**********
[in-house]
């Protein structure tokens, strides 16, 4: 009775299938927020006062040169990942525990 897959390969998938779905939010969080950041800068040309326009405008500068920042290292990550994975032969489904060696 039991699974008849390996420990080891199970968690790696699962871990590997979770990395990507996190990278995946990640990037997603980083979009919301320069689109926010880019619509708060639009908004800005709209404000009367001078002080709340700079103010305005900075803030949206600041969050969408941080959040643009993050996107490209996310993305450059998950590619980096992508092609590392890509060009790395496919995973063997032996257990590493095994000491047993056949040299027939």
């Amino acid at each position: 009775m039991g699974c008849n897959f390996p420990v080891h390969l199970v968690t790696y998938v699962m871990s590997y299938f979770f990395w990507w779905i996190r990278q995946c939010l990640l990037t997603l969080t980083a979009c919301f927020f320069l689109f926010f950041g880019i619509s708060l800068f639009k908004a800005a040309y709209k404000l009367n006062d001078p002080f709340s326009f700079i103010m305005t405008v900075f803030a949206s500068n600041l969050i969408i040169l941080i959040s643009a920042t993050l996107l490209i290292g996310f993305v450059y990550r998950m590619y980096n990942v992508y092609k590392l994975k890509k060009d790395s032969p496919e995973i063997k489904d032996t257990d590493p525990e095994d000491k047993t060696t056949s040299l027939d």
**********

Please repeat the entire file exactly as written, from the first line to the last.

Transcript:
[in-house]
């Protein structure tokens, strides 16, 4: 009775299938927020006062040169990942525990 897959390969998938779905939010969080950041800068040309326009405008500068920042290292990550994975032969489904060696 039991699974008849390996420990080891199970968690790696699962871990590997979770990395990507996190990278995946990640990037997603980083979009919301320069689109926010880019619509708060639009908004800005709209404000009367001078002080709340700079103010305005900075803030949206600041969050969408941080959040643009993050996107490209996310993305450059998950590619980096992508092609590392890509060009790395496919995973063997032996257990590493095994000491047993056949040299027939």
């Amino acid at each position: 009775m039991g699974c008849n897959f390996p420990v080891h390969l199970v968690t790696y998938v699962m871990s590997y299938f979770f990395w990507w779905i996190r990278q995946c939010l990640l990037t997603l969080t980083a979009c919301f927020f320069l689109f926010f950041g880019i619509s708060l800068f639009k908004a800005a040309y709209k404000l009367n006062d001078p002080f709340s326009f700079i103010m305005t405008v900075f803030a949206s500068n600041l969050i969408i040169l941080i959040s643009a920042t993050l996107l490209i290292g996310f993305v450059y990550r998950m590619y980096n990942v992508y092609k590392l994975k890509k060009d790395s032969p496919e995973i063997k489904d032996t257990d590493p525990e095994d000491k047993t060696t056949s040299l027939d």